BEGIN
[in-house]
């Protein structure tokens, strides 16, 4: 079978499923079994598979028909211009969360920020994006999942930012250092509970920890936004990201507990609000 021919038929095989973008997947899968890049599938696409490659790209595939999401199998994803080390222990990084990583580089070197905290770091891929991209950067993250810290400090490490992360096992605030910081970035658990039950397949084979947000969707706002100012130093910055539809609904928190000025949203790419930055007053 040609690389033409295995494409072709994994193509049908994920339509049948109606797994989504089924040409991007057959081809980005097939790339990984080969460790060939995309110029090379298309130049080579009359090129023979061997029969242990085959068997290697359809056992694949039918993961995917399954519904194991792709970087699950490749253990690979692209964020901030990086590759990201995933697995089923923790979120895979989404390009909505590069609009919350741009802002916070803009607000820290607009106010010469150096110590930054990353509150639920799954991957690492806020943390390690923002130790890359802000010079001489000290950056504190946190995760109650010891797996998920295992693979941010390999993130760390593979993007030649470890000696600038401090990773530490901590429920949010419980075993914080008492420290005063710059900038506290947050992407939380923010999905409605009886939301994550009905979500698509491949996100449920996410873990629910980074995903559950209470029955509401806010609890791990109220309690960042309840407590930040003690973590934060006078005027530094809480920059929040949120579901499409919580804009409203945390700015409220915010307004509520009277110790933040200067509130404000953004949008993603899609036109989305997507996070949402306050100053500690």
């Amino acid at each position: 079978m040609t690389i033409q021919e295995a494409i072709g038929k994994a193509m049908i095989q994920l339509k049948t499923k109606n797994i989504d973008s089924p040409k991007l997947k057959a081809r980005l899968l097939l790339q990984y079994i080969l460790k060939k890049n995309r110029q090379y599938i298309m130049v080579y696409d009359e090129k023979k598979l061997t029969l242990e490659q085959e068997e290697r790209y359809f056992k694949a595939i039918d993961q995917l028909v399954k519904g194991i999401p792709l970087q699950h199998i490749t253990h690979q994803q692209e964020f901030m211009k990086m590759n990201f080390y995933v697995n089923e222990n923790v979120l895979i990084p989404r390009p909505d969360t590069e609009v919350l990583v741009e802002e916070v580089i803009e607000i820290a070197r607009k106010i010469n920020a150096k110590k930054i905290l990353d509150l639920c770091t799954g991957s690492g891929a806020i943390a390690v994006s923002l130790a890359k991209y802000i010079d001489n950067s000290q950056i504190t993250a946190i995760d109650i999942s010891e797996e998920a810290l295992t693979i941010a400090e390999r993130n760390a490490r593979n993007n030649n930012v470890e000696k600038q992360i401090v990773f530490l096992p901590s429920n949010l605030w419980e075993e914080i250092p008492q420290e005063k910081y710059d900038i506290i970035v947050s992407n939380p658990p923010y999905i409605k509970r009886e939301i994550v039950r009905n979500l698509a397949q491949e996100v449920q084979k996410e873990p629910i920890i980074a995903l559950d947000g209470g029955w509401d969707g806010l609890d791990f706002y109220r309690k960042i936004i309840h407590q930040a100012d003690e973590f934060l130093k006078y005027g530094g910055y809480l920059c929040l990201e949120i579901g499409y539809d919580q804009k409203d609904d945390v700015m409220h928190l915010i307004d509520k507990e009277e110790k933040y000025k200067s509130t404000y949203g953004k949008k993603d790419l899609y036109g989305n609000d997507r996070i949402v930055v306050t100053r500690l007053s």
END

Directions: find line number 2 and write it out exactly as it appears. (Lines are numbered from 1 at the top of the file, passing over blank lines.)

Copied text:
């Protein structure tokens, strides 16, 4: 079978499923079994598979028909211009969360920020994006999942930012250092509970920890936004990201507990609000 021919038929095989973008997947899968890049599938696409490659790209595939999401199998994803080390222990990084990583580089070197905290770091891929991209950067993250810290400090490490992360096992605030910081970035658990039950397949084979947000969707706002100012130093910055539809609904928190000025949203790419930055007053 040609690389033409295995494409072709994994193509049908994920339509049948109606797994989504089924040409991007057959081809980005097939790339990984080969460790060939995309110029090379298309130049080579009359090129023979061997029969242990085959068997290697359809056992694949039918993961995917399954519904194991792709970087699950490749253990690979692209964020901030990086590759990201995933697995089923923790979120895979989404390009909505590069609009919350741009802002916070803009607000820290607009106010010469150096110590930054990353509150639920799954991957690492806020943390390690923002130790890359802000010079001489000290950056504190946190995760109650010891797996998920295992693979941010390999993130760390593979993007030649470890000696600038401090990773530490901590429920949010419980075993914080008492420290005063710059900038506290947050992407939380923010999905409605009886939301994550009905979500698509491949996100449920996410873990629910980074995903559950209470029955509401806010609890791990109220309690960042309840407590930040003690973590934060006078005027530094809480920059929040949120579901499409919580804009409203945390700015409220915010307004509520009277110790933040200067509130404000953004949008993603899609036109989305997507996070949402306050100053500690």